From early times, Christians have differed about the importance they attach to Mary’s role in God’s Plan for the redemption of His world: some almost ignore it, whilst others, like us, believe her willing obedience was critical.

Paolo Veneziano, Public domain, via Wikimedia Commons

So we read Bishop Ken’s poem:

Her virgin eyes saw God incarnate born,
When she to Beth’lem came that happy morn;
How high her raptures then began to swell,
None but her own omniscient Son can tell”.

The first line states unequivocally that Jesus was, and is, God Incarnate, not just a “good man”, but both “Perfect God and Perfect Man”.

Bishop Ken continues by stressing the complete empathy (‘unity-of-spirit’) between Mother and Child. Only Jesus Himself, fully understands the bond of joy, sung by angels in heaven, as they beheld the Word made Flesh. Verse Two tells of the fatal mistake of Eve, the First Woman, who took the forbidden fruit:

As Eve when she her fontal sin reviewed,
Wept for herself and all she should include,
Blest Mary with man’s Saviour in embrace
Joyed for herself and for all human race.

As early as the 2nd century Saint Irenaeus saw Mary as The Second Eve – who helped to recapitulate the evil of Eve’s disobedience by her own obedience to God’s Word, in partnership with her Son, The Second Adam, in Whom God reconciled the world to Himself by that ‘One, True, Pure and Immortal Sacrifice of Himself upon the Cross’. This is the message of reconciliation which He entrusted us to share with others.

In Verse three, Bishop Ken takes another step. He says:

All Saints are by her Son’s dear influence blest,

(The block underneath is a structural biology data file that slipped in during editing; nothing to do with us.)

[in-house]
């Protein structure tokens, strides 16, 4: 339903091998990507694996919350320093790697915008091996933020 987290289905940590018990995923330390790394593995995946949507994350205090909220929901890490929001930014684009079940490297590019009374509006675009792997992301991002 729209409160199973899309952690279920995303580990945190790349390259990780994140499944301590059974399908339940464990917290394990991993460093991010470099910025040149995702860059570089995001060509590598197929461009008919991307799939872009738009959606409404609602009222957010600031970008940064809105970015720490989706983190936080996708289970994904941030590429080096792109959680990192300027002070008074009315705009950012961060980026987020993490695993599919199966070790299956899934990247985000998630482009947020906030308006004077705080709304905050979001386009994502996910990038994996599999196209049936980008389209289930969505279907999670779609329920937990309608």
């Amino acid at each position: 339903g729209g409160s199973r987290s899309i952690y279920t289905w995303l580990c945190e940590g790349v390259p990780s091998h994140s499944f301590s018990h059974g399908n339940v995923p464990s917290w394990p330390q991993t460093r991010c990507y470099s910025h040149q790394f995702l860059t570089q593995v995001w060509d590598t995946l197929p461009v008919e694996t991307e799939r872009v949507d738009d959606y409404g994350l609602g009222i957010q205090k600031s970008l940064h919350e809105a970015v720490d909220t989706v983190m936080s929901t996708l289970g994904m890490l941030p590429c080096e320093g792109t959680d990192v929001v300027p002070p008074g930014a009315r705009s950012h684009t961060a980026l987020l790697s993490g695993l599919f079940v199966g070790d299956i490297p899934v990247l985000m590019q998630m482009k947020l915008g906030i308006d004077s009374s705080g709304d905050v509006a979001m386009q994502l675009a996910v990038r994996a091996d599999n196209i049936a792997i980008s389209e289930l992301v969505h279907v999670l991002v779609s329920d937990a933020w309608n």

She kept the very Fountain at her breast;
The Son adored and nursed by the sweet Maid
A thousand fold of love for love repaid.

It’s not just Mary, Jesus and the angels, who have reason to rejoice. We, as “Saints-in-the-Making” receive the means of grace and the hope of glory’. As Mary fed Jesus at her breast, we too can approach as close to Him as humanly possible and receive his Body and Blood

But even that is not the end of the story, for the fulfilment of joy for us, as for the Virgin Mary, lies beyond the grave as the last verse he says:

Heaven with transcendent joys her entrance graced,
Next to his throne her Son His Mother placed;
And here below, now she’s of heaven possessed.
All generations are to call her blest.

Bishop Ken has taken us from Earth to Heaven, and back to Earth again in just sixteen lines. Because that simple but virtuous teenager in Nazareth accepted God’s transformation of her into the Mother of God, she is now with her Son in Heaven. But our destiny is no less extraordinary than Mary’s.

If (like Mary) we say to God, “I am your servant, O God: do with me according to Your Will”, then we shall also discover those unspeakable joys which God ‘has prepared for those who unfeignedly love Him’– and in which Jesus, Mary, and the Heavenly Host already participate.

Fr, Francis Gardom